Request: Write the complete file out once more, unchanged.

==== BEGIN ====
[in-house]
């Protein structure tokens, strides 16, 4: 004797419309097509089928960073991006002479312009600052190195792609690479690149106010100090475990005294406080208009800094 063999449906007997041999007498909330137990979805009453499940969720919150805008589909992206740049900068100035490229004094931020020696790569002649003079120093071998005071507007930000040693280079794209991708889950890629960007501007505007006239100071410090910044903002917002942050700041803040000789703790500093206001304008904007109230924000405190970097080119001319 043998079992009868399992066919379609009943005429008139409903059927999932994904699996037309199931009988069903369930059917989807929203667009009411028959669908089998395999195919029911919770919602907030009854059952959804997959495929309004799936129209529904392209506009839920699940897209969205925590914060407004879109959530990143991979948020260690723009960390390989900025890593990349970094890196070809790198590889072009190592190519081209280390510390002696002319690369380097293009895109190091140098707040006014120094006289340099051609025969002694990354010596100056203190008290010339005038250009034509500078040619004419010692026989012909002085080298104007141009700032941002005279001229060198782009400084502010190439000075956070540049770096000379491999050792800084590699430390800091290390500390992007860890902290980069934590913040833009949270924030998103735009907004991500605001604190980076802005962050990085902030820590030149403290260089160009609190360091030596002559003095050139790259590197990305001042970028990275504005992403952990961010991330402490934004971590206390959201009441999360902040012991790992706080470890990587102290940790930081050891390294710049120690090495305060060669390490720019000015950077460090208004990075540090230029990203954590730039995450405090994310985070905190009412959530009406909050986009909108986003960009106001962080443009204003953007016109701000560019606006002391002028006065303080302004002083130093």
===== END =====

[in-house]
């Protein structure tokens, strides 16, 4: 004797419309097509089928960073991006002479312009600052190195792609690479690149106010100090475990005294406080208009800094 063999449906007997041999007498909330137990979805009453499940969720919150805008589909992206740049900068100035490229004094931020020696790569002649003079120093071998005071507007930000040693280079794209991708889950890629960007501007505007006239100071410090910044903002917002942050700041803040000789703790500093206001304008904007109230924000405190970097080119001319 043998079992009868399992066919379609009943005429008139409903059927999932994904699996037309199931009988069903369930059917989807929203667009009411028959669908089998395999195919029911919770919602907030009854059952959804997959495929309004799936129209529904392209506009839920699940897209969205925590914060407004879109959530990143991979948020260690723009960390390989900025890593990349970094890196070809790198590889072009190592190519081209280390510390002696002319690369380097293009895109190091140098707040006014120094006289340099051609025969002694990354010596100056203190008290010339005038250009034509500078040619004419010692026989012909002085080298104007141009700032941002005279001229060198782009400084502010190439000075956070540049770096000379491999050792800084590699430390800091290390500390992007860890902290980069934590913040833009949270924030998103735009907004991500605001604190980076802005962050990085902030820590030149403290260089160009609190360091030596002559003095050139790259590197990305001042970028990275504005992403952990961010991330402490934004971590206390959201009441999360902040012991790992706080470890990587102290940790930081050891390294710049120690090495305060060669390490720019000015950077460090208004990075540090230029990203954590730039995450405090994310985070905190009412959530009406909050986009909108986003960009106001962080443009204003953007016109701000560019606006002391002028006065303080302004002083130093």